Zambia’s political and security strife eclipse democratic progress | Analyst Picks| RiskMap 2021
Zambia’s political and security strife eclipse democratic progressMarisa Lourenco | Associate Analyst
This year sees political and security risks rising in a nation once hailed as a democratic success story, as Zambia heads to another tight election in August. President Edgar Lungu of the Patriotic Front (PF), in power since 2015, has presided over a government that has overseen rising political interference in the economy, the erosion of judicial independence, the ongoing stifling of the opposition and the souring of traditionally cordial international ties. Rising economic mismanagement culminated in November 2020 with Zambia defaulting on its debts, becoming the first African nation to do so amid the COVID-19 pandemic. The deteriorating economy will exacerbate these tensions in the run-up to the August general elections. Against this backdrop, the elections will be a critical test of the resilience of Zambia’s democracy.
Questions over the legitimacy of Lungu’s election victories have dogged his time in office. Having come to power following the death of his predecessor Michael Sata in October 2014, Lungu won a presidential by-election in January 2015 and was then re-elected in August 2016. On both occasions, Lungu only narrowly defeated his main rival, Hakainde Hichilema of the United Party for National Development (UPND). Widespread voting irregularities raised questions over the outcome.
Not only were the 2016 elections the most violent in Zambia’s democratic history, with clashes between rival supporters, as well as between opposition supporters and the police, but they illustrated the increasing polarisation of the electorate along regional and ethnic lines. With votes more evenly distributed at the 2011 elections, in 2015 and 2016 the PF secured the lion’s share of votes in the north-east; the UNPD dominated in the south-west. The other two smaller opposition parties were virtually obliterated.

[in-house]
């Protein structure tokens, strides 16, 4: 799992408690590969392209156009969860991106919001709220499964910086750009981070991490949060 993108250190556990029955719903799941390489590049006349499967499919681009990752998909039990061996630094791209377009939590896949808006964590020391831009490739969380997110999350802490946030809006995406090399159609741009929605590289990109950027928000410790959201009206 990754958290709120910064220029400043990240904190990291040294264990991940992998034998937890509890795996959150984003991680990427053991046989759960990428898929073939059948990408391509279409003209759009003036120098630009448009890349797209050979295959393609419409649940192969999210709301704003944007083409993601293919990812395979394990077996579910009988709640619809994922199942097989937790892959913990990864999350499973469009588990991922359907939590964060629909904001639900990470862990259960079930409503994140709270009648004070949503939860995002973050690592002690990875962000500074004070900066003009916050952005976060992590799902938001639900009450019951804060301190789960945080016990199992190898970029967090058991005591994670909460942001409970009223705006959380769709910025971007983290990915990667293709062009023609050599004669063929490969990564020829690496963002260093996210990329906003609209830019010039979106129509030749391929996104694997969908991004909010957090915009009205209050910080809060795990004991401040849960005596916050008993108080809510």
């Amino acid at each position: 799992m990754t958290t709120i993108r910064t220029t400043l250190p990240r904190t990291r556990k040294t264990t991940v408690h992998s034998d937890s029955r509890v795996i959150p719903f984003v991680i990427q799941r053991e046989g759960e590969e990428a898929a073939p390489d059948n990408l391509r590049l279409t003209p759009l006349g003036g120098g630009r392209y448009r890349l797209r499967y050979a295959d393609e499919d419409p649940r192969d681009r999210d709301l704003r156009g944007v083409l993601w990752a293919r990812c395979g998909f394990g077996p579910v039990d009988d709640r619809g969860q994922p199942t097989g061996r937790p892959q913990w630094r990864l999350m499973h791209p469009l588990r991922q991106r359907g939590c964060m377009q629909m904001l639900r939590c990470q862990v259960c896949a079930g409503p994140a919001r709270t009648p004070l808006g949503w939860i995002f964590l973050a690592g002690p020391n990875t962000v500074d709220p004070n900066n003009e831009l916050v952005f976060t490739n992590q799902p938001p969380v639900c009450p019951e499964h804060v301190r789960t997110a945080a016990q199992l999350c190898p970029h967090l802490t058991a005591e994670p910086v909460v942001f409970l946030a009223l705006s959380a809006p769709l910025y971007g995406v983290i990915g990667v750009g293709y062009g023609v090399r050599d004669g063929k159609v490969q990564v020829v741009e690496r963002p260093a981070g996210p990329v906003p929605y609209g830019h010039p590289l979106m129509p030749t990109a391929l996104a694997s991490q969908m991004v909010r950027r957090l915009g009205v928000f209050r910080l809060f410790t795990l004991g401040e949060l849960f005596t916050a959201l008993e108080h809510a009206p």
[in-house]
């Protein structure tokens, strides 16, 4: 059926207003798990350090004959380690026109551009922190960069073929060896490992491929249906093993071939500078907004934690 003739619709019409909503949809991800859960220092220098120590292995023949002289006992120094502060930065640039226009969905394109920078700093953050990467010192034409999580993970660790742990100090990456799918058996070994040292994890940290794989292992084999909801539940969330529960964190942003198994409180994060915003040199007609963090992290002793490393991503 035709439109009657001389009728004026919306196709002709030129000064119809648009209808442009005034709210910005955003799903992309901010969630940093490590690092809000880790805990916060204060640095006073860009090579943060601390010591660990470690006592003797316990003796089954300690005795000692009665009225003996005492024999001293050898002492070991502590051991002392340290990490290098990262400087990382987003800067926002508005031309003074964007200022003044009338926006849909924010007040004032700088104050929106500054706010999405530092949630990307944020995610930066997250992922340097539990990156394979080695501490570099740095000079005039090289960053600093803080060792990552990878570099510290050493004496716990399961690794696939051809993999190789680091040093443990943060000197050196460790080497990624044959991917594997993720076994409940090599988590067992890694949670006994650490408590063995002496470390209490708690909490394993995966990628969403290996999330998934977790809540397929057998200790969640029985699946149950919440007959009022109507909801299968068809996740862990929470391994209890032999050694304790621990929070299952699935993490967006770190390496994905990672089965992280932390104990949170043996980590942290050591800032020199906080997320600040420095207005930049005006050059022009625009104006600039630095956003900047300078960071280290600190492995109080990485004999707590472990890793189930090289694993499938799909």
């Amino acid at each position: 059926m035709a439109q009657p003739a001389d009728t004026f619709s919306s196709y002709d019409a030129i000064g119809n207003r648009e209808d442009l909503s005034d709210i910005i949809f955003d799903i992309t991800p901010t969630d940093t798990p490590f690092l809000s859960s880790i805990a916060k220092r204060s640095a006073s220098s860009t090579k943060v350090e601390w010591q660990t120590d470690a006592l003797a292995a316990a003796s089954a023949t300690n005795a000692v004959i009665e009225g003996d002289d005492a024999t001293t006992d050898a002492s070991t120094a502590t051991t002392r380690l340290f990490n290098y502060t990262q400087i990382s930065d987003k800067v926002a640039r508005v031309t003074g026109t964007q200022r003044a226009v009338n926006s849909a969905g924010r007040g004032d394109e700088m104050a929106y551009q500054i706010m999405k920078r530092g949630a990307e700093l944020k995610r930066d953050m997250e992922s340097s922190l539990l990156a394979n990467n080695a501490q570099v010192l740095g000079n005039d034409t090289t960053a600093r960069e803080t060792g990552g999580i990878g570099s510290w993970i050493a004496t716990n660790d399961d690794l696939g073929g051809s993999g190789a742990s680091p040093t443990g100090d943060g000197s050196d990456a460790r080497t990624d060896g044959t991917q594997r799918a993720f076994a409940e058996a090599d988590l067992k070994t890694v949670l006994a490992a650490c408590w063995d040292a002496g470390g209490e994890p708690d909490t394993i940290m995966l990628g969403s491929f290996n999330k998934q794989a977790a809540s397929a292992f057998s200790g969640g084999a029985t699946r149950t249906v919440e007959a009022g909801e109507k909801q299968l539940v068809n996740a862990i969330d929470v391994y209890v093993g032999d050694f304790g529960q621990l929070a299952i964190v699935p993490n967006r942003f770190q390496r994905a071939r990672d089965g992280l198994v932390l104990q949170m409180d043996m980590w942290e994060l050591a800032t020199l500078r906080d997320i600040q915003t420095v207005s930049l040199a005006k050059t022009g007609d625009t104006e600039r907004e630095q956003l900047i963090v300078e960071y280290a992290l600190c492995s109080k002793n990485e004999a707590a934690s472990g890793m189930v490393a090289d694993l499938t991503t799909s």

Political violence has persisted in various forms since. Social grievances have risen as Lungu’s pursuit of investment in big-ticket infrastructure projects has delivered few obvious improvements to the quality of life of most of the population. This is alongside an economy in decline. The PF will double down on its populist rhetoric and blame external factors for its fiscal woes, while the opposition will point to these challenges as proof of an incapable government.
Another PF win under Lungu and claims of irregularities would signal a continued slide into authoritarianism and further complicate an already difficult business environment. The race will be tight, with localised violence likely, but given the UPND’s gains at the 2016 election and rising popular dissatisfaction with Lungu’s administration, we believe Hichilema will clinch victory. A UPND victory under the pro-business Hichilema would likely go some way to reversing the democratic backsliding of recent years and reassure investors.